The Genius Of… Fever to Tell by the Yeah Yeah Yeahs

The New York indie-rockers’ debut album came with a huge hype but it more than lived up to expectations

The Yeah Yeah Yeahs performing onstage at the 2004 MTV Music Awards by Frank Micelotta via Getty Images

The Yeah Yeah Yeahs performing onstage at the 2004 MTV Music Awards. Image: Frank Micelotta/Getty Images

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You’d expect a debut album for a band to set the precedent for what the world at large should expect, and offer some insight into what they’re setting out to do – but in the case of New York indie-rockers the Yeah Yeah Yeahs, they’d already done that before their first full-length even hit the shops.

In fact, the trio had made such an impact that their self-titled EP had made such a splash that even on the other side of the Atlantic, NME saw fit to name it the second best single of 2001.

Of course, it didn’t hurt that the Yeah Yeah Yeahs were blossoming into what was at the time the hottest music scene on the planet – books and films have been made about what an exciting and febrile place the New York music scene was in the first decade of the 2000s, and the Yeah Yeah Yeahs were right in the thick of it.

What’s more, the band were perfectly placed to step into the void vacated by The Strokes and Interpol who had begun to ascend to megastardom, making their debut album one of the most hotly anticipated of the era. It didn’t disappoint.

So what was so special about this album then? Some might say it defined art-school punk in the early ’00s, going beyond garage rock’s occasional penchant for rudimentary musicianship, adding a layer of complex guitar accompaniment to the band’s sound.

For frontwoman Karen Orzolek (AKA Karen O), however, one thing was abundantly clear – they wanted to be different.

“When we started the Yeah Yeah Yeahs, it was at a point in New York where we weren’t very interested in anything that was happening music-wise and wanted to rock the boat a bit,” Orzolek explained during their performance on Live! from Central Park SummerStage in 2004. “[There was] a lot of really eclectic bands coming up and we came up with that.”

Karen O and Nick Zinner of The Yeah Yeah Yeahs performing onstage in 2004 by Tim Mosenfelder via Getty Images
Karen O and Nick Zinner of The Yeah Yeah Yeahs performing onstage in 2004. Image: Tim Mosenfelder/Getty Images

“Both big and punk”

I’m rich”, murmurs O in opening track Rich, as Nick Zinner’s guitar whirrs like a sine wave, and the bass punches in. There’s certainly a uniqueness to The YYY’s musicality, mixing the eclectic primal screams with the classic punk tones, as she navigates the band’s sound.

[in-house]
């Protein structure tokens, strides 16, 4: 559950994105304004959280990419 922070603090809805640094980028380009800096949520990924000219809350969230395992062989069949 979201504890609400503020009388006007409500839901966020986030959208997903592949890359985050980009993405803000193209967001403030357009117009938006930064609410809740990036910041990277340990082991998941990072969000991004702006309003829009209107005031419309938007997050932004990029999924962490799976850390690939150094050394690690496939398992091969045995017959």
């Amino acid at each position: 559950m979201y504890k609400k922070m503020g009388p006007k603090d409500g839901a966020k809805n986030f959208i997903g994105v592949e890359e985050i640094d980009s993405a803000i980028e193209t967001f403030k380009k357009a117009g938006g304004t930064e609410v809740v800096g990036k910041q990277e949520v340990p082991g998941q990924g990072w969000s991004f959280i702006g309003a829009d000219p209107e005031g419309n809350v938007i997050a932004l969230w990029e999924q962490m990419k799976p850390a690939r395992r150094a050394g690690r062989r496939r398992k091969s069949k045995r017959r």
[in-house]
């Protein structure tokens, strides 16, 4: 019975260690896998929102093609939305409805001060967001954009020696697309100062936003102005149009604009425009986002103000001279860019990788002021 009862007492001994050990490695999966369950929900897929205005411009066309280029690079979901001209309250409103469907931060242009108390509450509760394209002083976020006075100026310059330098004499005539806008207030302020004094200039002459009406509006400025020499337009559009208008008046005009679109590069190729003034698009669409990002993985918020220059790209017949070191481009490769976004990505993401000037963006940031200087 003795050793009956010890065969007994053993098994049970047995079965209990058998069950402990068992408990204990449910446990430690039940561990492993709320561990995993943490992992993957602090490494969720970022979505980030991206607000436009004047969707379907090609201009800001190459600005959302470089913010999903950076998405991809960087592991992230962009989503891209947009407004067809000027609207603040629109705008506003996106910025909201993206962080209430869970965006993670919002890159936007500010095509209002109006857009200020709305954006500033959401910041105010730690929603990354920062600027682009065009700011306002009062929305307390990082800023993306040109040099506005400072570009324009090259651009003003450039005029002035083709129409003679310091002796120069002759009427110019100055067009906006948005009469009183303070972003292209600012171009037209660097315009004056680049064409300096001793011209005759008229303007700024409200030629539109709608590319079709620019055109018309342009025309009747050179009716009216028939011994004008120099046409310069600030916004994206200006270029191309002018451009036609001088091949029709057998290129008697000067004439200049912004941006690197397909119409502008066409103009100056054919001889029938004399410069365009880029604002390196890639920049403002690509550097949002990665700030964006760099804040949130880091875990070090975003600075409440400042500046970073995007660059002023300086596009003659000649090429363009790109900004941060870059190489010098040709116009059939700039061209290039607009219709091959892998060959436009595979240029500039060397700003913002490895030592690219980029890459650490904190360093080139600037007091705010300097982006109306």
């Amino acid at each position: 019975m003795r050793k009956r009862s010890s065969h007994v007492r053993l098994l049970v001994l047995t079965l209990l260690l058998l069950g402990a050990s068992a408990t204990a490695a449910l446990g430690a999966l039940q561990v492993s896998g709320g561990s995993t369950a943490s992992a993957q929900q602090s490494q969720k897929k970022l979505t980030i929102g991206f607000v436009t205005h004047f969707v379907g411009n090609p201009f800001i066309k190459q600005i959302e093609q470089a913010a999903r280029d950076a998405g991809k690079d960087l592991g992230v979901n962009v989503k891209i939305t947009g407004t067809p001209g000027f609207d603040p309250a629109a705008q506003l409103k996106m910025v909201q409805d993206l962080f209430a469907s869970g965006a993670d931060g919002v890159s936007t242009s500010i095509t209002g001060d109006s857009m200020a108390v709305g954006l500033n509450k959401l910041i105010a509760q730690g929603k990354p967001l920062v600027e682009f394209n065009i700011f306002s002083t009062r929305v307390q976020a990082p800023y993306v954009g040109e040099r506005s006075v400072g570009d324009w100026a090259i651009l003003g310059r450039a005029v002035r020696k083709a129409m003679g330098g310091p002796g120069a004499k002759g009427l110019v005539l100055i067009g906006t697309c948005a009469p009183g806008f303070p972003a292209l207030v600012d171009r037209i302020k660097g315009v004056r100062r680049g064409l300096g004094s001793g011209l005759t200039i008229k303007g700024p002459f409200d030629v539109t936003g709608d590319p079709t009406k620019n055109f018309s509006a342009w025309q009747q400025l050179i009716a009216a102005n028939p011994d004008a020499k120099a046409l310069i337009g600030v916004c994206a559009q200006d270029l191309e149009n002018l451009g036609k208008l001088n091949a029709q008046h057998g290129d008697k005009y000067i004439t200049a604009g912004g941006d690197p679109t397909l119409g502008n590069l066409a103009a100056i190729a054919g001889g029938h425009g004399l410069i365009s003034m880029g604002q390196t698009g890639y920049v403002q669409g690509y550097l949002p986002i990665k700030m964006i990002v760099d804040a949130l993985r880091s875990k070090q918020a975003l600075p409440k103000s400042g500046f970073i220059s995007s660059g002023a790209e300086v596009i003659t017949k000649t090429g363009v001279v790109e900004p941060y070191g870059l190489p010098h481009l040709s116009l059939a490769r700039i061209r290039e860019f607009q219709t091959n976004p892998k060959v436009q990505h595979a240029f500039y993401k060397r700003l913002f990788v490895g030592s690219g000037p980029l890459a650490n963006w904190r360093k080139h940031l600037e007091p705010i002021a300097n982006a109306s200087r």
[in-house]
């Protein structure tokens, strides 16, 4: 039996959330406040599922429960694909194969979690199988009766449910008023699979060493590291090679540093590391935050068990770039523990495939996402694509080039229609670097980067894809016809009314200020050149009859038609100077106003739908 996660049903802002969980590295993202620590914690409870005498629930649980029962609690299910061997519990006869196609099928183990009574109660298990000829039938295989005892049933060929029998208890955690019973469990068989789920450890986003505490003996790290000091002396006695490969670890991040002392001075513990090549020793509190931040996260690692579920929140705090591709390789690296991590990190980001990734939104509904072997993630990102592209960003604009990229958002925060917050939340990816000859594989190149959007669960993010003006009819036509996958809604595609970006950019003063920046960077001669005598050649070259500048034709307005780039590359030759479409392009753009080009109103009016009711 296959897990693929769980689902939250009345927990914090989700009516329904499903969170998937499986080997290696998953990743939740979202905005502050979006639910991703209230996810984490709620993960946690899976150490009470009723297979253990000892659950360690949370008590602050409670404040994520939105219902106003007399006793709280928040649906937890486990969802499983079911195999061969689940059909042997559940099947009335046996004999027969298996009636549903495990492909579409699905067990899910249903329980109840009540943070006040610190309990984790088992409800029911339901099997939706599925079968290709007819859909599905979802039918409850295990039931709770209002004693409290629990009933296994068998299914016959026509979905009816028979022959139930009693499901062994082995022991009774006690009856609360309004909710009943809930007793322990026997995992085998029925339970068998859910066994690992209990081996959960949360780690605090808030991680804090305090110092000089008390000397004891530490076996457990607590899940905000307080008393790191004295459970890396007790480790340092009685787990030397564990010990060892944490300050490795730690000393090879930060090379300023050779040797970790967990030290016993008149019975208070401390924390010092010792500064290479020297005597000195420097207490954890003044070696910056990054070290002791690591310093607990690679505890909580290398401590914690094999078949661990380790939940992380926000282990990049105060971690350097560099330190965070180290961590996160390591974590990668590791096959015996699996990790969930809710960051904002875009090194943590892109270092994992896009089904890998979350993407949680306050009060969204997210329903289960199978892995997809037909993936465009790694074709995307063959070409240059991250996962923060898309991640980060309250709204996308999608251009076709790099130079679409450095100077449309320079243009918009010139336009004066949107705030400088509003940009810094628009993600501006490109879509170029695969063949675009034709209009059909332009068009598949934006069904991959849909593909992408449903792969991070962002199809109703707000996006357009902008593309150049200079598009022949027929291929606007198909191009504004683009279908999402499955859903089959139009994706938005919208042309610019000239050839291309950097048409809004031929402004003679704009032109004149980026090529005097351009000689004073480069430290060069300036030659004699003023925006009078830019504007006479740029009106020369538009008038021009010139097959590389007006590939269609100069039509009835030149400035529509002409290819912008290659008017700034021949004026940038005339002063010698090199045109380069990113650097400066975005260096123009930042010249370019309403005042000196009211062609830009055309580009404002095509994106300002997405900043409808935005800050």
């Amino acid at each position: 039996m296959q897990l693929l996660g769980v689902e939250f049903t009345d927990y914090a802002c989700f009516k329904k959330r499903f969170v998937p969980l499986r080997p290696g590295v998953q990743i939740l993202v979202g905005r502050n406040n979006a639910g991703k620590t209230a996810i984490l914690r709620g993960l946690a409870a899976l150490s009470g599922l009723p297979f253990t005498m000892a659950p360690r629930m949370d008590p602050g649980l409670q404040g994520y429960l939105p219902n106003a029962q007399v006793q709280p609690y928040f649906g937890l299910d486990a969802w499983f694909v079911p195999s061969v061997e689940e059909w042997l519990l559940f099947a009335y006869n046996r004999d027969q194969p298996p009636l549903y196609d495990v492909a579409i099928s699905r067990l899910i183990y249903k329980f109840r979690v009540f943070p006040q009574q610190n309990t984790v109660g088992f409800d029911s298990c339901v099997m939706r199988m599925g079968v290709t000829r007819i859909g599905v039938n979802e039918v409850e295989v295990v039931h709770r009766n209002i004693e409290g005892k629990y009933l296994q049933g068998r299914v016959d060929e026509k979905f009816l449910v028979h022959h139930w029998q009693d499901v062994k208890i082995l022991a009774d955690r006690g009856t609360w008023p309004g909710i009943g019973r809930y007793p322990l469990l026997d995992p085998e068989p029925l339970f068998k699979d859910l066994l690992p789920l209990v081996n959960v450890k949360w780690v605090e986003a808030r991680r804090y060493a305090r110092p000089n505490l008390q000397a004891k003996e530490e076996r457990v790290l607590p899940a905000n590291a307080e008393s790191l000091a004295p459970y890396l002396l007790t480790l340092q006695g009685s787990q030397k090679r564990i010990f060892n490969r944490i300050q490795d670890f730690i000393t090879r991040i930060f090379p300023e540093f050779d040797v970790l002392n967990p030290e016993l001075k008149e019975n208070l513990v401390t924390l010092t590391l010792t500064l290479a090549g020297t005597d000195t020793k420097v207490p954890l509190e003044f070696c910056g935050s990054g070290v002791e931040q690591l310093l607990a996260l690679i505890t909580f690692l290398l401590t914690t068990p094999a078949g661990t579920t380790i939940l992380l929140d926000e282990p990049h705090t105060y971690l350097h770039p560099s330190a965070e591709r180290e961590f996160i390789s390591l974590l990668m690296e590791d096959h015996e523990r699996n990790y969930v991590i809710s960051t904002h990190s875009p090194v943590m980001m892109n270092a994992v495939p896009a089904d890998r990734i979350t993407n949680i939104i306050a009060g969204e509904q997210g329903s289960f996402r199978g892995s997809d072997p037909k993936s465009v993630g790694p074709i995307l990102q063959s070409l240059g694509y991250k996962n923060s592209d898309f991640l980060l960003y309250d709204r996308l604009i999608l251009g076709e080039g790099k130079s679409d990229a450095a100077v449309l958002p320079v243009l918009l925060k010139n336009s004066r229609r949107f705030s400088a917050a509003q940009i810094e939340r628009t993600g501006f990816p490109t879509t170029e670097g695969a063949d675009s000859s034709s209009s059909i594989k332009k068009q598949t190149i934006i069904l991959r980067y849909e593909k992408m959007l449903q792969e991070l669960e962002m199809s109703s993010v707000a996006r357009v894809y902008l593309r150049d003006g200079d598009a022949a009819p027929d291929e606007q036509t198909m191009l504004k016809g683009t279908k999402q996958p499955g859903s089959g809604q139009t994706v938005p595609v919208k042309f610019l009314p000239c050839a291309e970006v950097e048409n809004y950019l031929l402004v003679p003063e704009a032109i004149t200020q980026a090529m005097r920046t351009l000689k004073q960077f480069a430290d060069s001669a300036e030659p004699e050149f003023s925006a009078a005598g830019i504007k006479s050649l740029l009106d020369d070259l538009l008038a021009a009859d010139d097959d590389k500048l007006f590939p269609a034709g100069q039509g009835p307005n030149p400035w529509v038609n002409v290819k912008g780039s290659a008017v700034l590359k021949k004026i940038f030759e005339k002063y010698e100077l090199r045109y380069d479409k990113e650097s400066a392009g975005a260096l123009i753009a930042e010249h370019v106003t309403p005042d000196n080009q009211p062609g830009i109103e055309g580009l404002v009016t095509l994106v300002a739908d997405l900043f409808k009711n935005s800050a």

As noted by Robert Christgau in The Village Voice, the album delivers “a striking sound” that is “both big and punk, never a natural combo”. This can certainly be credited O’s enthusiastic energy throughout the album, as she manages to match the relentlessness of the instrumentation, without any compromise.

Take Tick for example. No matter how complex or fast-paced Zinner and drummer Brian Chase perform, she is right there matching that energy every step of the way. She even goes as far as singing along to the guitar parts, as heard in Pin, helping to achieve this “big” sound expressed by Christgau with minimal instrumentation.

Ah yes, the lack of bass – The White Stripes had blazed a trail for bass players being optional a few years previous of course, but even in a live setting at this point the only instruments used were drums, drum machines, and the guitars of Zinner and O.

While the trio would be complimented with a live fourth member who would switch between bass, keys and guitar as needed (Imaad Wasif in 2006, and then Slint’s David Pajo from 2009 onwards) the power and depth they could generate as a trio is in full evidence on Fever To Tell – check out the archly titled No No No, which brings a serious amount of low-end thump, despite the use of just two instruments.

The weakest link or the linchpin?

The trio had and still have quite the electric stage presence – something that clearly helped in their ascent to stardom in the early ’00s. However, the nonchalant attitude of O both on stage and on the record felt through tracks like Cold Light, which sees cocky guitar riffs and overdriven punky solos accompanied by O’s speech like lyrics.

Despite her prominent position in the band, this attitude has unfortunately led to accusations about the importance of her input in The YYY’s, or on the other hand, the lack of importance of her band mates.

“While the guys are definitely on here,” explains Pitchfork, “they’re still nowhere near ground-breaking, and as a result, they rise and fall depending largely on Karen’s delivery.”

However, to agree with this stance, is to undermine the talent that it takes to write guitar and bass parts that work alongside O’s unique style. Even in breakout single Maps the way that the guitar weaves with O’s wildly varied vocal delivery shows the telepathy the musicians shared. Similarly, in final track Poor Song, the guitar doesn’t overpower, instead it flatters. Acting as an acapella voice, accompanying her throughout the song.

If this album was hyped then, the Yeah Yeah Yeahs made sure that people got what they were waiting for – the most accurate and effective distillation of what they set out to achieve. “There are half a dozen songs under three minutes on Fever to Tell,” explains Rolling Stone, “and they sound absolutely complete.”

It’s a remarkable achievement that owes just as much to the wonderfully inventive and messy guitar lines as it does O’s commanding and beguiling vocal performance. With a grab-bag of punk, indie-rock, classic rock and even electronic influences thrown in, Zinner takes listeners on a wonderful sonic journey that always keeps you on your toes.

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